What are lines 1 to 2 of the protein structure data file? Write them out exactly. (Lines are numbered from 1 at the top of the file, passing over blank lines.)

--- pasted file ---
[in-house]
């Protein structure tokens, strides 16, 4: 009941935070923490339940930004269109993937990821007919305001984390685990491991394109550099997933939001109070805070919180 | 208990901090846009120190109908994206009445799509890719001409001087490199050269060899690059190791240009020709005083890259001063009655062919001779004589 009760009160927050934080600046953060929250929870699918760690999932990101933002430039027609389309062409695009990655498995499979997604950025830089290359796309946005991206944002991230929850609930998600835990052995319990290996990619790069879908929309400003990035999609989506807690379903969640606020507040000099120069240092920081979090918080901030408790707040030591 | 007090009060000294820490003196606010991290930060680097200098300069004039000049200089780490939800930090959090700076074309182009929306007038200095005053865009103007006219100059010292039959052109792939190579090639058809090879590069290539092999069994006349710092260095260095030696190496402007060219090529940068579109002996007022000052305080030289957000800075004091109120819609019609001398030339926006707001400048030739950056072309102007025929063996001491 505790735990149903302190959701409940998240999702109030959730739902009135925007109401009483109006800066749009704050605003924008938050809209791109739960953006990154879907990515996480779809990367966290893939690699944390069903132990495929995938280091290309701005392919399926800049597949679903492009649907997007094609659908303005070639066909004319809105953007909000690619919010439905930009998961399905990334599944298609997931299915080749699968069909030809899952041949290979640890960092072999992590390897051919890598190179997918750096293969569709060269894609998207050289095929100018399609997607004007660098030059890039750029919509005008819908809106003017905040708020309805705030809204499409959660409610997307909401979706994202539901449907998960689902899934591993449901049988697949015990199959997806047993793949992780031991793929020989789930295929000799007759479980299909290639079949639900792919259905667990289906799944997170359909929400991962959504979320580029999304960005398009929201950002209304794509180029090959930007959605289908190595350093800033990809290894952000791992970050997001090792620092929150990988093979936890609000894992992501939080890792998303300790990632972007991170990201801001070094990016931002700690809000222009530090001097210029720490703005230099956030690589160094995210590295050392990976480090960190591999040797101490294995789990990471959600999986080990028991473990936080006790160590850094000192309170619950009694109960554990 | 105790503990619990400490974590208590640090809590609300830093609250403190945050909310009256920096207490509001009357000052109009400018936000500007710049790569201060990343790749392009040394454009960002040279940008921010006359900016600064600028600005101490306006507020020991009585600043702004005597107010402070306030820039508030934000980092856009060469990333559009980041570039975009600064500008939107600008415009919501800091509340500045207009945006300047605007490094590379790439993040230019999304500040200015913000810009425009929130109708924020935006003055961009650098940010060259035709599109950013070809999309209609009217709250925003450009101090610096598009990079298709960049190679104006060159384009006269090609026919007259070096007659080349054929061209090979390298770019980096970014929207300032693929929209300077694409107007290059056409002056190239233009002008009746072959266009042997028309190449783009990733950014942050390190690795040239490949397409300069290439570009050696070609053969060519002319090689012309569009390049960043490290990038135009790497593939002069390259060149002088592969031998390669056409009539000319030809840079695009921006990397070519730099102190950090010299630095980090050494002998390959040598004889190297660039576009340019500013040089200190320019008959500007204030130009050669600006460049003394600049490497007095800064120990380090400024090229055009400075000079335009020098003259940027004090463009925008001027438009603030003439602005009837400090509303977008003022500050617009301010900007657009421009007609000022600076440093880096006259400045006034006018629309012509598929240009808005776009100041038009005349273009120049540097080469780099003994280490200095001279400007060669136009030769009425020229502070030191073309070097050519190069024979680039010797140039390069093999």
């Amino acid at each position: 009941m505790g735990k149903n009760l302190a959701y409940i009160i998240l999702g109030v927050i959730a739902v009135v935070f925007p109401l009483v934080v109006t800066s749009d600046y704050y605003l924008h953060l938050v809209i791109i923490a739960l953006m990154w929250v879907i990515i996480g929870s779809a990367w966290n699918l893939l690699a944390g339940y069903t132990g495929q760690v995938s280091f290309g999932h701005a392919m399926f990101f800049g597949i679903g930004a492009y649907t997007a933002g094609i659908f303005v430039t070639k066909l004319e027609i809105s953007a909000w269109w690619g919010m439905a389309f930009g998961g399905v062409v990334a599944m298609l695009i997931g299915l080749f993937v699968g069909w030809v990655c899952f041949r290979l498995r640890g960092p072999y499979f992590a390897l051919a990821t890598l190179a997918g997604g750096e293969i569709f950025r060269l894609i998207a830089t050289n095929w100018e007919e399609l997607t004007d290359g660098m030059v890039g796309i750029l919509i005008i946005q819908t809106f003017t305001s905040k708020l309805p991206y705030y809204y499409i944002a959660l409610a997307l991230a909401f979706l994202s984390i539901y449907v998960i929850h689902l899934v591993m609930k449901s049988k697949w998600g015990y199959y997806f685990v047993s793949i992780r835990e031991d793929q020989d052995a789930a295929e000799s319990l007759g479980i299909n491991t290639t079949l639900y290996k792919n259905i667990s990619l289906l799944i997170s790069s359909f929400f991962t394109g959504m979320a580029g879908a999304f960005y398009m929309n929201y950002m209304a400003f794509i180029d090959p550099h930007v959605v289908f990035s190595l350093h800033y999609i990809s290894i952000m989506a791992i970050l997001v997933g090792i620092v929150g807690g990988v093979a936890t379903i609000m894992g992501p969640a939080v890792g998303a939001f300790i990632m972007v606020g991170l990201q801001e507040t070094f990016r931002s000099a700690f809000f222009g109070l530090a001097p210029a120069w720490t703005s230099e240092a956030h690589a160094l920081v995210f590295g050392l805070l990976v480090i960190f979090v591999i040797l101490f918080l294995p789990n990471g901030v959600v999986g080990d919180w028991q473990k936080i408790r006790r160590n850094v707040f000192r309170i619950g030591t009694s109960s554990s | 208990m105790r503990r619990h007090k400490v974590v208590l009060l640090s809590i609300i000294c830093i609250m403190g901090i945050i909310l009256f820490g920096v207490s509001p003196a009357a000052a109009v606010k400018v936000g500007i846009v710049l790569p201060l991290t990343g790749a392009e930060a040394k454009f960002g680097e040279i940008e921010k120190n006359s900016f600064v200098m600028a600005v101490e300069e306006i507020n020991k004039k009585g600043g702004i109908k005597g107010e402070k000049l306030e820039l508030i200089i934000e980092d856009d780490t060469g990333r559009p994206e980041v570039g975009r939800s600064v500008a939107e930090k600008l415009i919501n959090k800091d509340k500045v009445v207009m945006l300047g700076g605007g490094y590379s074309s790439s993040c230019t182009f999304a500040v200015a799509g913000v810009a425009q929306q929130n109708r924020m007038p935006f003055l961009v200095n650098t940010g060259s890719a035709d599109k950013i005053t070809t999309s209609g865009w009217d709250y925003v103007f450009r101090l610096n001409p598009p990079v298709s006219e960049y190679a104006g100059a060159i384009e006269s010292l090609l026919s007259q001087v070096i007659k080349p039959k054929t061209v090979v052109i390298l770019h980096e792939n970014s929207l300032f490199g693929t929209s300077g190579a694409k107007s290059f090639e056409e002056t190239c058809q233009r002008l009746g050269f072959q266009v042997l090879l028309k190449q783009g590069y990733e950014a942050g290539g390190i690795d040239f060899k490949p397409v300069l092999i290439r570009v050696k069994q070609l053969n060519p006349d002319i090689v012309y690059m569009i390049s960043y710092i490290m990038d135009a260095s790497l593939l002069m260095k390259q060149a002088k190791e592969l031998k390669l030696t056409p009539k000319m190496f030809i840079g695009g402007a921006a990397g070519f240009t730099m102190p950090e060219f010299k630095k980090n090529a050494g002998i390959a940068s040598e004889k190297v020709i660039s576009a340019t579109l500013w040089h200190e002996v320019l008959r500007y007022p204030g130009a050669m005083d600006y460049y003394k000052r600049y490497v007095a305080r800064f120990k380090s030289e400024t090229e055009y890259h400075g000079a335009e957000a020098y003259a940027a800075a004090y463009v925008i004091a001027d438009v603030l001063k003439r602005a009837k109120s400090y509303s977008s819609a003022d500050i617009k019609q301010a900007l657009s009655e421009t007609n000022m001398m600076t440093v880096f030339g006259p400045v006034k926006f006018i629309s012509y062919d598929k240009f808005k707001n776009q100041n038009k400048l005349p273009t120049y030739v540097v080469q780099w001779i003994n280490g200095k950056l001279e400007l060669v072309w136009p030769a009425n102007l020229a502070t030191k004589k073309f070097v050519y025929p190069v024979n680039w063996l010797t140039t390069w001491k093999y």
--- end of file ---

[in-house]
């Protein structure tokens, strides 16, 4: 009941935070923490339940930004269109993937990821007919305001984390685990491991394109550099997933939001109070805070919180 | 208990901090846009120190109908994206009445799509890719001409001087490199050269060899690059190791240009020709005083890259001063009655062919001779004589 009760009160927050934080600046953060929250929870699918760690999932990101933002430039027609389309062409695009990655498995499979997604950025830089290359796309946005991206944002991230929850609930998600835990052995319990290996990619790069879908929309400003990035999609989506807690379903969640606020507040000099120069240092920081979090918080901030408790707040030591 | 007090009060000294820490003196606010991290930060680097200098300069004039000049200089780490939800930090959090700076074309182009929306007038200095005053865009103007006219100059010292039959052109792939190579090639058809090879590069290539092999069994006349710092260095260095030696190496402007060219090529940068579109002996007022000052305080030289957000800075004091109120819609019609001398030339926006707001400048030739950056072309102007025929063996001491 505790735990149903302190959701409940998240999702109030959730739902009135925007109401009483109006800066749009704050605003924008938050809209791109739960953006990154879907990515996480779809990367966290893939690699944390069903132990495929995938280091290309701005392919399926800049597949679903492009649907997007094609659908303005070639066909004319809105953007909000690619919010439905930009998961399905990334599944298609997931299915080749699968069909030809899952041949290979640890960092072999992590390897051919890598190179997918750096293969569709060269894609998207050289095929100018399609997607004007660098030059890039750029919509005008819908809106003017905040708020309805705030809204499409959660409610997307909401979706994202539901449907998960689902899934591993449901049988697949015990199959997806047993793949992780031991793929020989789930295929000799007759479980299909290639079949639900792919259905667990289906799944997170359909929400991962959504979320580029999304960005398009929201950002209304794509180029090959930007959605289908190595350093800033990809290894952000791992970050997001090792620092929150990988093979936890609000894992992501939080890792998303300790990632972007991170990201801001070094990016931002700690809000222009530090001097210029720490703005230099956030690589160094995210590295050392990976480090960190591999040797101490294995789990990471959600999986080990028991473990936080006790160590850094000192309170619950009694109960554990 | 105790503990619990400490974590208590640090809590609300830093609250403190945050909310009256920096207490509001009357000052109009400018936000500007710049790569201060990343790749392009040394454009960002040279940008921010006359900016600064600028600005101490306006507020020991009585600043702004005597107010402070306030820039508030934000980092856009060469990333559009980041570039975009600064500008939107600008415009919501800091509340500045207009945006300047605007490094590379790439993040230019999304500040200015913000810009425009929130109708924020935006003055961009650098940010060259035709599109950013070809999309209609009217709250925003450009101090610096598009990079298709960049190679104006060159384009006269090609026919007259070096007659080349054929061209090979390298770019980096970014929207300032693929929209300077694409107007290059056409002056190239233009002008009746072959266009042997028309190449783009990733950014942050390190690795040239490949397409300069290439570009050696070609053969060519002319090689012309569009390049960043490290990038135009790497593939002069390259060149002088592969031998390669056409009539000319030809840079695009921006990397070519730099102190950090010299630095980090050494002998390959040598004889190297660039576009340019500013040089200190320019008959500007204030130009050669600006460049003394600049490497007095800064120990380090400024090229055009400075000079335009020098003259940027004090463009925008001027438009603030003439602005009837400090509303977008003022500050617009301010900007657009421009007609000022600076440093880096006259400045006034006018629309012509598929240009808005776009100041038009005349273009120049540097080469780099003994280490200095001279400007060669136009030769009425020229502070030191073309070097050519190069024979680039010797140039390069093999």